The structural system for the Fuel Cell Facility is a structural steel system with a drilled caisson foundation. There are 3’ and 6’ diameter caissons that are located along the exterior edges of the building at varying spacing. These caissons are laid out symmetrically about the centerline of the building and vary in depth from 12’ to 25’. Pier caps with cross sections ranging from 4’ x 4’6” to 14’ x 5’6” are made with 3000 psi, reinforced concrete. Wide flange and hollow structural steel shapes are used for the columns of the building, with sizes of W33x291 to W40x593 and HSS6x4x1/2 to HSS 16x8x1/2.

Above the support areas of the building, there are W24x94 beams with 27’ spans supporting 18K4 joists and W36x393 girders with 30’ spans supporting 24LH joists. In the hangar area of the building the structural steel is broken into two parts, the portions that will cover the wings of the plane and the portion that covers the fuselage, or the center of the building which is much taller. At the interface of these two portions, on both sides, there is a steel truss configuration which spans approximately 219 feet. The trusses consist of W14x500 and W14x605 beams to form the top and bottom chords with interior members varying in size between W14x99 to W14x283. On the wings of the building, a grid of W12x65 and W24x94 beams make up the typical structural system. The center of the building has a grid of W12x87 and W16x67 beams typically.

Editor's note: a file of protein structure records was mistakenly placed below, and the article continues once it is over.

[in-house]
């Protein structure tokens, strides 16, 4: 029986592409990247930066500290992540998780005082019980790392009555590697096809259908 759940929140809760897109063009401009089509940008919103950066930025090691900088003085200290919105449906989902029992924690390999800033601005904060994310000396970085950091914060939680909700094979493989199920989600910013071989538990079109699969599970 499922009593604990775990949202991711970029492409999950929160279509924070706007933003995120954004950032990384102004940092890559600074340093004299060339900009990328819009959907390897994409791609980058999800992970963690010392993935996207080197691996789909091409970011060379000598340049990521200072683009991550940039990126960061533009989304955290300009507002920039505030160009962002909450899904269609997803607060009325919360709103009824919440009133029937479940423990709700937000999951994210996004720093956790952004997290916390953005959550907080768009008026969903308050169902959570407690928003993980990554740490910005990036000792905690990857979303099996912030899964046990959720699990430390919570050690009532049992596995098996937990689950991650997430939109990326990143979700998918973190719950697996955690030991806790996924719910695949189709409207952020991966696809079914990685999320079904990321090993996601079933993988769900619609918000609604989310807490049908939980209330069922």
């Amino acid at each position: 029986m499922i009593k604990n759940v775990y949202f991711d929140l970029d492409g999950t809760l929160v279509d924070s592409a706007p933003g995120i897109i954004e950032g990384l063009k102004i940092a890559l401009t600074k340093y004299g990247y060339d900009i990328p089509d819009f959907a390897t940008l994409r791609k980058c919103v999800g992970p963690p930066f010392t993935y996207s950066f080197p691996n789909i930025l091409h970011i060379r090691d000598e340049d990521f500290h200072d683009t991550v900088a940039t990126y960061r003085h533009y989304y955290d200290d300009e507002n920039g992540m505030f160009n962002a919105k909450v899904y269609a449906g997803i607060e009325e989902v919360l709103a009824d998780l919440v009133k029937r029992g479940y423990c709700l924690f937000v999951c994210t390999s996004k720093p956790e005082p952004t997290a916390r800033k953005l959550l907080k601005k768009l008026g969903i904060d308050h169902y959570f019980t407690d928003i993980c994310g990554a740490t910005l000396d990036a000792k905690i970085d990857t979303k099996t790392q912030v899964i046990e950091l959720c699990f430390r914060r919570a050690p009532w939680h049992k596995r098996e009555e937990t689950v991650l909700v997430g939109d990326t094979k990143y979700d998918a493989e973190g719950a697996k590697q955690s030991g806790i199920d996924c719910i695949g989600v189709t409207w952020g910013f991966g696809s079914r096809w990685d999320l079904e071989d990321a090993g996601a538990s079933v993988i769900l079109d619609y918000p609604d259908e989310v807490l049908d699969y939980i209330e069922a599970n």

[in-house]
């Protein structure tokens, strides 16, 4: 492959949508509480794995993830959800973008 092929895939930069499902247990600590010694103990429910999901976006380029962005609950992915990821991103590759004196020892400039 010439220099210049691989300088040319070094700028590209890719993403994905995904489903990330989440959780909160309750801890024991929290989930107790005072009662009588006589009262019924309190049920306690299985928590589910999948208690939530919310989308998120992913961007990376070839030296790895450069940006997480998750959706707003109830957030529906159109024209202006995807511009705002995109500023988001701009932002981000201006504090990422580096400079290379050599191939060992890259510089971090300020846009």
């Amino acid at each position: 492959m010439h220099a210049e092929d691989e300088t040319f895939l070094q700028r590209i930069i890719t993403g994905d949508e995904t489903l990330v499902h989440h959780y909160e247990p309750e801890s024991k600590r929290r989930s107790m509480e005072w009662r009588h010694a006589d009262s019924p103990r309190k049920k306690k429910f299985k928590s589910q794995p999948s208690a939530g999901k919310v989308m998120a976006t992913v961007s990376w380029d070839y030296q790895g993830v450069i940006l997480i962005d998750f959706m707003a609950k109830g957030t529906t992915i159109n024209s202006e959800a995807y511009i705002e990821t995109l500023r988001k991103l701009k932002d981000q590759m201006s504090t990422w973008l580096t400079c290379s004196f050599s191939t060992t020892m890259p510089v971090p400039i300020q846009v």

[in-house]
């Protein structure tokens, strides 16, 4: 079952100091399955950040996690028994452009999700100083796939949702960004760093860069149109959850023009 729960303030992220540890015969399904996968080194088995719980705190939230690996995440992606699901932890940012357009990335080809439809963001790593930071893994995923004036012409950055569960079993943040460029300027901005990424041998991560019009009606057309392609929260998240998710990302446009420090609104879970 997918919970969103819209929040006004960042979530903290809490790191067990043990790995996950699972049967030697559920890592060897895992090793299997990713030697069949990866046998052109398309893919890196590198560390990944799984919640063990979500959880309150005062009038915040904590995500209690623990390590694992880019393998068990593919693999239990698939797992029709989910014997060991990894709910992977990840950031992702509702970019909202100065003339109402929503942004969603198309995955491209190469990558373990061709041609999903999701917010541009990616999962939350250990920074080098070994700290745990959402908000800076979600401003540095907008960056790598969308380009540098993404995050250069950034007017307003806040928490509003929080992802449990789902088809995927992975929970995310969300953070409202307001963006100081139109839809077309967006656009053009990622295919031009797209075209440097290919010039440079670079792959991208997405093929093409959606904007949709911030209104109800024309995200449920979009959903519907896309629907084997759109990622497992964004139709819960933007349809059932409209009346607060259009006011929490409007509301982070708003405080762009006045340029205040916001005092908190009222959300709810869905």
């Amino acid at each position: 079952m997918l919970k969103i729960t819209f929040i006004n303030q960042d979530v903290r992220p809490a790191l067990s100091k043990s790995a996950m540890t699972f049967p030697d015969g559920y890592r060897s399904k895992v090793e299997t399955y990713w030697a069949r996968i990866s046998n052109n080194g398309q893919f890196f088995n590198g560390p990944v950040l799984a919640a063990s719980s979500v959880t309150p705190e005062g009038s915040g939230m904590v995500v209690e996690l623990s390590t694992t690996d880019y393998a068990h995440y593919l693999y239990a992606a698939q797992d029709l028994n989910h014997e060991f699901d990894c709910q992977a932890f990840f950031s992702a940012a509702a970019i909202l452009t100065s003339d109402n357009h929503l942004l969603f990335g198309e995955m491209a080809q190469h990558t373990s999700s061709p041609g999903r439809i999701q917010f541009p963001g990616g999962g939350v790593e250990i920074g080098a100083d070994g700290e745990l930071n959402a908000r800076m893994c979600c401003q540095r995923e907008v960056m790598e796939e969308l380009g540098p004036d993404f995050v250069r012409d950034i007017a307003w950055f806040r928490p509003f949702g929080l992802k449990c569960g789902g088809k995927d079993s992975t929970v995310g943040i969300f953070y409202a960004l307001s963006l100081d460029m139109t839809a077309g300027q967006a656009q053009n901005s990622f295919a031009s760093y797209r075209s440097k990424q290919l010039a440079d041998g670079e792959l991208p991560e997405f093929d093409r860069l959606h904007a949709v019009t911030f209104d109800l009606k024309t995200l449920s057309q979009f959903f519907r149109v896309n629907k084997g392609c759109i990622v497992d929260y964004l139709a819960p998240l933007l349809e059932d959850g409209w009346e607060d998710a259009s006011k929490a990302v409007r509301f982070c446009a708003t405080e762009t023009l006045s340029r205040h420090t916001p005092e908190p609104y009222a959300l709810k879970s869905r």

Governing Codes: Load calculations per ASCE 7-02